Trail Blazers guard Damian Lillard made headlines earlier this season when discussing championships on The Posted Up Podcast with Yahoo’s Chris Haynes.
On the heels of his exhilarating game-winner Tuesday night, Lillard’s statement is fascinating context, so we’ll show you the full quote:
“Six, seven years of fighting, trying to get over the hump — even though it’s hard, I don’t want to take my position for granted. I think it could be worse. I could be in worse situations where I’m not valued the way I am, where I’m not in the position to have the type of individual success that I’ve had, and also, each year as I’ve gotten older, I’ve started to appreciate the other stuff. Obviously we all play to win a championship, I compete to win a championship. But I’ve learned it’s about so many other things: the relationships, the impact that you have on other people and their lives and the impact that you can have on their careers.
“I know in my heart I want to win a championship, but it’s more important to me to know, me and Chief — we really friends, me and CJ — we really friends. I could say, ‘Alright, I don’t want to be here, I want to go do this because I want to win,’ and I could ruin stuff for other people… When my career is over, I’m going to know the relationships I’m going to have, I’m going to know the people who knew I was solid with them, regardless of if I was at the top or if I controlled all this stuff.”
On Tuesday night, Portland’s beloved Lillard got that much closer to his first NBA championship by draining a 37-foot dagger to send the Thunder packing in the first round of the 2019 NBA playoffs.
He finished with 50 points in the 118-115 win, playing 45 minutes to seal Portland’s 4-1 series victory. But this wasn’t just any shot; this was another step in Lillard’s growing legacy in Rip City.
Rewind to Lillard’s second season in the Association, when the reigning Rookie of the Year played the full 82 games and saw his 3-point percentage increase to 39.4 percent.
His Trail Blazers were red-hot heading into the playoffs against the Rockets, but Portland needed a buzzer-beater to close out the series at home.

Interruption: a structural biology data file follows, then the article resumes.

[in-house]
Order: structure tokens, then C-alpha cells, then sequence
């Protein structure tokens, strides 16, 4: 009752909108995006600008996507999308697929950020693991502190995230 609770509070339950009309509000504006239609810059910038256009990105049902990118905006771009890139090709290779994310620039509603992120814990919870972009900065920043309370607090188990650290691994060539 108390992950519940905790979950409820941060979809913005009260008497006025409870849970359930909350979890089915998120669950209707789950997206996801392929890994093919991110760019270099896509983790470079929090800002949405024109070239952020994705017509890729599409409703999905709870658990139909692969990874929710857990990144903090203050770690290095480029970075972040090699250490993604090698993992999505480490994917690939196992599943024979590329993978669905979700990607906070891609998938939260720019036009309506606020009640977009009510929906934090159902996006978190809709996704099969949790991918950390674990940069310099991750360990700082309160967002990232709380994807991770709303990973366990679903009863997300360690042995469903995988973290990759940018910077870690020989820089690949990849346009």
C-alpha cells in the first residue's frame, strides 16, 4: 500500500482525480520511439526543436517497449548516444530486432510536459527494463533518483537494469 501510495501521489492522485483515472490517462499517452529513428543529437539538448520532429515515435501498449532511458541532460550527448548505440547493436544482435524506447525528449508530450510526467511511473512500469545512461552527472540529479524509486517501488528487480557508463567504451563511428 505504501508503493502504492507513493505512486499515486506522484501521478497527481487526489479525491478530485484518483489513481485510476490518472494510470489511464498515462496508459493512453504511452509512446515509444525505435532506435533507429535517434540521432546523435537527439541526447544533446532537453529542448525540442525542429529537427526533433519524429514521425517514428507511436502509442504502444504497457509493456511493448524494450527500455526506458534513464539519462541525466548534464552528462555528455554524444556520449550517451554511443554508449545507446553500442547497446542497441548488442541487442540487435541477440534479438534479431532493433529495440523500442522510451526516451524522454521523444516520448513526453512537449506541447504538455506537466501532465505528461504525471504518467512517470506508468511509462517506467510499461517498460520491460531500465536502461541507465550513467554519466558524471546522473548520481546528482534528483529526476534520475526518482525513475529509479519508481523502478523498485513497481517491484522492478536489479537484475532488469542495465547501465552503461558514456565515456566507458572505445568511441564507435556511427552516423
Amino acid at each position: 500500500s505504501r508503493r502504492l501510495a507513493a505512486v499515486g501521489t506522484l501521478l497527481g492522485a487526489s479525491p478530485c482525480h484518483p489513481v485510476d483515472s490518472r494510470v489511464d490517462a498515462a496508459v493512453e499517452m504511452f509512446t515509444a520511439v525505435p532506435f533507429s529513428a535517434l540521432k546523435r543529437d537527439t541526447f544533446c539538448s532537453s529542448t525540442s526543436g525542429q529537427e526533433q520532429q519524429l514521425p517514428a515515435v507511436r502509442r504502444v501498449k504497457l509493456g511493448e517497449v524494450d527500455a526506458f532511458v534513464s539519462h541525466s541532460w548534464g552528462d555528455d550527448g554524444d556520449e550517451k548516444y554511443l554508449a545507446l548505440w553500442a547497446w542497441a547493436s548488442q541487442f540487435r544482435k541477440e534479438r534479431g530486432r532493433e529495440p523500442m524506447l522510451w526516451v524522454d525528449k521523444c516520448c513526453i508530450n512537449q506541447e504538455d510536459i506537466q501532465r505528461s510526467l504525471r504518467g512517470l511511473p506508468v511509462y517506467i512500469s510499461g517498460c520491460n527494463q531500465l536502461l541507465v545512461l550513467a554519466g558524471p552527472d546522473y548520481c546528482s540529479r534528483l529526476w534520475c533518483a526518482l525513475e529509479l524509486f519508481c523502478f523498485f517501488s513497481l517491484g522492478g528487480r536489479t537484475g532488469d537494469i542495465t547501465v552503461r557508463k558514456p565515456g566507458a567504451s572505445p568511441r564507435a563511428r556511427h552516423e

Their second-year point guard from Weber State obliged by delivering a shot eerily reminiscent to Tuesday’s Twitter-trending bucket.
“When it left my hands, it felt good,” Lillard told reporters last night when recapping his latest dagger.
Take a look and compare the two game-winners for yourself.
This stunning display from Lillard might have caught casual NBA viewers by surprise, but Portland fans are accustomed to plays like this from their four-time All-Star, who racked up 45 minutes of playing time during the Blazers’ furious rally.
“I didn’t even know I was gonna play that many minutes, it was just on the fly,” said Lillard. “He [Portland Head Coach Terry Stotts] just decided to do it randomly, and I was prepared for it because of the way I approach my stuff in the summer.
“The last 5 or 6 minutes of the game, I just kept telling myself like, for us to get this game we were going to really have to dig,” Lillard told reporters minutes after the thunderous three-pointer eliminated OKC from the postseason.
That shot — destined to live in Portland’s postseason lore forever — demonstrated exactly what the Trail Blazers have come to expect from Lillard, who has more postseason appearances than Kevin Durant during the last five years.
Lillard’s been a model of consistency in a loaded Western Conference, earning his reputation as a perennially underrated star. Even with questions surrounding his defensive abilities and efficiency relative to the NBA’s other top guards, he’s responded by producing quality results year in and year out.
“The leadership [from Lillard] doesn’t surprise me, because you know his personality and you know where he comes from and you know what he did in college,” Stotts told NBA.com in 2016.
Those traits, along with Lillard’s focus on creating a meaningful relationship with not only his teammates but the city of Portland and his fans, are why he’s emerged as one of the easiest players to root for in the Association — especially in a year where LeBron James watches the playoffs from his couch and the seemingly invincible Warriors are the favorites for another championship.
And while it’s not guaranteed that Lillard will ever win a title, last night’s jaw-dropping finish kept the dream alive in Portland for at least another round.